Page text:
These tumbles of stone are going to be where you’ll find your treasures, and the size of the stones themselves actually tells you what size of crystal you might find: When the conditions are right (ie, during a flood), the water flowing through that portion of the creek is capable of lifting and moving rocks of the size you see there now. 

In my experience, the crystal specimens you’ll find are typically half or one-third the size of the average rock on the spit. They’re usually larger than the smallest rocks, but much smaller than the largest rocks. Not always, though–I have found specimens larger. (See the introduction.)

Regarding offerings, if that’s part of your path, you’ll want to make sure it’s nothing that will harm the local wildlife or damage the ecosystem in any way. My personal go-to is water, ideally water from a bottle I haven’t drunk from yet.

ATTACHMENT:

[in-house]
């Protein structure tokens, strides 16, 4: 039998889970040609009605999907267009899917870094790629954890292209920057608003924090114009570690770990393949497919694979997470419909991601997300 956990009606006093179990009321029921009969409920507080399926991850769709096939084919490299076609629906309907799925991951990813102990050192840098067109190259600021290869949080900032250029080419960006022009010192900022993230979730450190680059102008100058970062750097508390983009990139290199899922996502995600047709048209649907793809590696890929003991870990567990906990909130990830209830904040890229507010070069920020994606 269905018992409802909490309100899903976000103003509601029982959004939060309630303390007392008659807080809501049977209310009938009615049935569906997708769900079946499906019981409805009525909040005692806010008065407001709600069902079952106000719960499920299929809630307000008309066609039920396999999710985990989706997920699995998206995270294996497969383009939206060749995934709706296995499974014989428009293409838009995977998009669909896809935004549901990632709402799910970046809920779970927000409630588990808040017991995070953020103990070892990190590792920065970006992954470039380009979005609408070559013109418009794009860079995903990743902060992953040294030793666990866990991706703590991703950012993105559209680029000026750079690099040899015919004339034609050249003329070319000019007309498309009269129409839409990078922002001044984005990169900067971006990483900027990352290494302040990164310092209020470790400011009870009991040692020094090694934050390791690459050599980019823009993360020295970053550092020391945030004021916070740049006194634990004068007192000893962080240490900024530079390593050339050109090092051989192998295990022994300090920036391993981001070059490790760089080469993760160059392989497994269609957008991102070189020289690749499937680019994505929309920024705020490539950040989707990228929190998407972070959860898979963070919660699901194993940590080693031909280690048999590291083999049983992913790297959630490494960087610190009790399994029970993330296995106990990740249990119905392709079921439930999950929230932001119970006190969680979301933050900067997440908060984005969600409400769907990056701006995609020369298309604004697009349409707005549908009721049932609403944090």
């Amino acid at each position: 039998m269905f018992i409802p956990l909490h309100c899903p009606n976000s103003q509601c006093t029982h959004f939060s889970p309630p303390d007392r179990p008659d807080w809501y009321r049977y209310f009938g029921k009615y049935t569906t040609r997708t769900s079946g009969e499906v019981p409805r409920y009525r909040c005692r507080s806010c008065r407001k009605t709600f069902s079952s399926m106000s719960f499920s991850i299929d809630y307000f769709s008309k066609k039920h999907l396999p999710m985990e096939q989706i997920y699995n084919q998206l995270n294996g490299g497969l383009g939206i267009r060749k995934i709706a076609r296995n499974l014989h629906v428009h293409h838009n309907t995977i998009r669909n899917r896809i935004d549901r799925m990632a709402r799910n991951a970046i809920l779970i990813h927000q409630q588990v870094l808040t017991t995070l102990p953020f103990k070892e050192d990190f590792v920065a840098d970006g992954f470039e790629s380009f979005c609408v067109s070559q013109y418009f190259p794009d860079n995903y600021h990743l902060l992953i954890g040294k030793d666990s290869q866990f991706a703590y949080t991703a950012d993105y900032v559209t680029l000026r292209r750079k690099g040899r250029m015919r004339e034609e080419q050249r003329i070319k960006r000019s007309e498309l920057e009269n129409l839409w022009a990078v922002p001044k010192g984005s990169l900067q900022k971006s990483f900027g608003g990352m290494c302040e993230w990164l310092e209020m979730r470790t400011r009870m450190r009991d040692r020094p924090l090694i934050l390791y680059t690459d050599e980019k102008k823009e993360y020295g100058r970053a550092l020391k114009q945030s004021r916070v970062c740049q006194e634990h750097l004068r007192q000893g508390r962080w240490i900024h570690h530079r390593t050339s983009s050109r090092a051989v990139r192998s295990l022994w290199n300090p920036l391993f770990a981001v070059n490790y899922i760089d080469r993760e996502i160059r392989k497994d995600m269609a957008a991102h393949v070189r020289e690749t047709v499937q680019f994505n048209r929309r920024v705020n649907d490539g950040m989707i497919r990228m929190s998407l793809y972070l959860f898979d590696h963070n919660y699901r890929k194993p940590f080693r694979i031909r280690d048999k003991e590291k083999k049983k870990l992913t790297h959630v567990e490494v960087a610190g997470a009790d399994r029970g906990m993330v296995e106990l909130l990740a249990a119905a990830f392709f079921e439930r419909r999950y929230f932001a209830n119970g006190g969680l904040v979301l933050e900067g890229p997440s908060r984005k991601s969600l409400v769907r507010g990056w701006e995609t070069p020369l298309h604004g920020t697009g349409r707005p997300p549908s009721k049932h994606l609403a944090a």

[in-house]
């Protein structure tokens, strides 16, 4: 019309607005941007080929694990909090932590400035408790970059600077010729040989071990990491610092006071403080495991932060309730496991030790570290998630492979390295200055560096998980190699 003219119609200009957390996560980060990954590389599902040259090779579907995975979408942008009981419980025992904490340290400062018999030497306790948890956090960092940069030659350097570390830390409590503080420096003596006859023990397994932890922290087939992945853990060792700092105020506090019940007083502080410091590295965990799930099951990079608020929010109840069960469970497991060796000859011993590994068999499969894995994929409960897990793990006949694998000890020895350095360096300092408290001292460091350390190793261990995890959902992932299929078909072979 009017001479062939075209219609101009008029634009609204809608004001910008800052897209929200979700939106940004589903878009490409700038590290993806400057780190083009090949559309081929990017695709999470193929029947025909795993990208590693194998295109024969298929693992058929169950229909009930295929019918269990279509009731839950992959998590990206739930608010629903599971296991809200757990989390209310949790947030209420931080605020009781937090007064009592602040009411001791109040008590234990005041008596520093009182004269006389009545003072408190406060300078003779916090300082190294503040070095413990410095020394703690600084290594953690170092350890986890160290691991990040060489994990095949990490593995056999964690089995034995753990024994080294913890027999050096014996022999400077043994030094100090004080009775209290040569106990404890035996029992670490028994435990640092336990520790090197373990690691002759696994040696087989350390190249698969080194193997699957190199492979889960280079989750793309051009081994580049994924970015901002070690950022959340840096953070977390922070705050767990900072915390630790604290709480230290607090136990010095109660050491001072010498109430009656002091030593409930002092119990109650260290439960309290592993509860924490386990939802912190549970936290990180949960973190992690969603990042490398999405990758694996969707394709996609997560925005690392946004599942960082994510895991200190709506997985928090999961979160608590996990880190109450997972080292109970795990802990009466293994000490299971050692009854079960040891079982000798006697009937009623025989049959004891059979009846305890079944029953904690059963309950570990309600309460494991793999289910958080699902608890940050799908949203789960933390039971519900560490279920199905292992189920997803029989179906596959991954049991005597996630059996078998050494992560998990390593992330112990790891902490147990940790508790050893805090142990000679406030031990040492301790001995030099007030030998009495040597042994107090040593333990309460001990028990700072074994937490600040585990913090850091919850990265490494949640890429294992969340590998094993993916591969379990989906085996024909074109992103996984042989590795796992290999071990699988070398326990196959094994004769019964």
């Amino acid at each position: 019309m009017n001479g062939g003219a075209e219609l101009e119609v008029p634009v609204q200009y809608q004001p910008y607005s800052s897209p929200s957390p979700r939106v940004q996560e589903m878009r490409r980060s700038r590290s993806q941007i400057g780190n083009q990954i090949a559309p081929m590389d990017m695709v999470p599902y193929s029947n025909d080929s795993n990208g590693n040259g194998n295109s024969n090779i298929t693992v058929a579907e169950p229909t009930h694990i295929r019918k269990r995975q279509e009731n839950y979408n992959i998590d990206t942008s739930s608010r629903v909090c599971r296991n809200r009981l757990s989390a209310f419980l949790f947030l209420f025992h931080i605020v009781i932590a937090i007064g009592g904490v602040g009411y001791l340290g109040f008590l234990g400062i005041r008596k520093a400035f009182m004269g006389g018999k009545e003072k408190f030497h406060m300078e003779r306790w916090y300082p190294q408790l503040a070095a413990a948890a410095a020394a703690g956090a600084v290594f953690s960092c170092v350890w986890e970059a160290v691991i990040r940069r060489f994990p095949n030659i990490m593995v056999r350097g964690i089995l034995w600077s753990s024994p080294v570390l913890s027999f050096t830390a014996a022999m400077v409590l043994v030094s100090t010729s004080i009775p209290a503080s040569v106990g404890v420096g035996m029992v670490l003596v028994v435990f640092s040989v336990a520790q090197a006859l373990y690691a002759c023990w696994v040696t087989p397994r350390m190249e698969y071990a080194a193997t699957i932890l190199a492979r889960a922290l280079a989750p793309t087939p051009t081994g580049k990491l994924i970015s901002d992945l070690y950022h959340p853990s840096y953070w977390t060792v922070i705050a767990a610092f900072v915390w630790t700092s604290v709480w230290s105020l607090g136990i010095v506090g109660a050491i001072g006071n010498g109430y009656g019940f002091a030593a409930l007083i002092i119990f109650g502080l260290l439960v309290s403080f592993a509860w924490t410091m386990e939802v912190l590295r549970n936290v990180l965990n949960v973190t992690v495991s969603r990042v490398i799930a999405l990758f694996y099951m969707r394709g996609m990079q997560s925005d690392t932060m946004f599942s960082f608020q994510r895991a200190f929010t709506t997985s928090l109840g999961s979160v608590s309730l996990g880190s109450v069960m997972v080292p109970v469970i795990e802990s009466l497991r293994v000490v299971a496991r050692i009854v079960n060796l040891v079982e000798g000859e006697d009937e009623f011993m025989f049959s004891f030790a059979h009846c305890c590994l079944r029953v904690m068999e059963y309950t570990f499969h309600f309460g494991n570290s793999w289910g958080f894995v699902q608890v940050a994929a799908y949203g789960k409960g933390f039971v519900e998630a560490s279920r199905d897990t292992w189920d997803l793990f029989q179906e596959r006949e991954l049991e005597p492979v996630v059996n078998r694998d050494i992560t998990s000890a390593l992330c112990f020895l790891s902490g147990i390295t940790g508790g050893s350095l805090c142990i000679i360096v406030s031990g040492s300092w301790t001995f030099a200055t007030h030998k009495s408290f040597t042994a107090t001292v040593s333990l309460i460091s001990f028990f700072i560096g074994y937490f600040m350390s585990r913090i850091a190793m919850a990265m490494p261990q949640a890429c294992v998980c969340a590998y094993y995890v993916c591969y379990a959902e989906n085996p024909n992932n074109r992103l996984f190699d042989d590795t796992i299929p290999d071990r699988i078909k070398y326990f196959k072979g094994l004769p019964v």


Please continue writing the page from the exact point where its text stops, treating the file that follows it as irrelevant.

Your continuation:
In the same vein as offerings, I’ve had great success in making a sort of bargain with the spirit of the place: That in return for treasures, I will pick up and remove any litter I find in the area. It is, of course, always a good idea to remove any litter you see when you’re out in nature, but it doesn’t hurt to point out to the spirit of the place that it’s something you’re doing for it. Bring along a trash bag to help collect it.

Lastly, with regards to your bag, I would advise something with two shoulder straps. Rocks are heavy.

What You’ll Do

Once you’ve hiked to your creek and found a gravel spit with lots of good-sized rocks, it’s time to start looking. There’s two main approaches I’ve found that work well, and I tend to use both.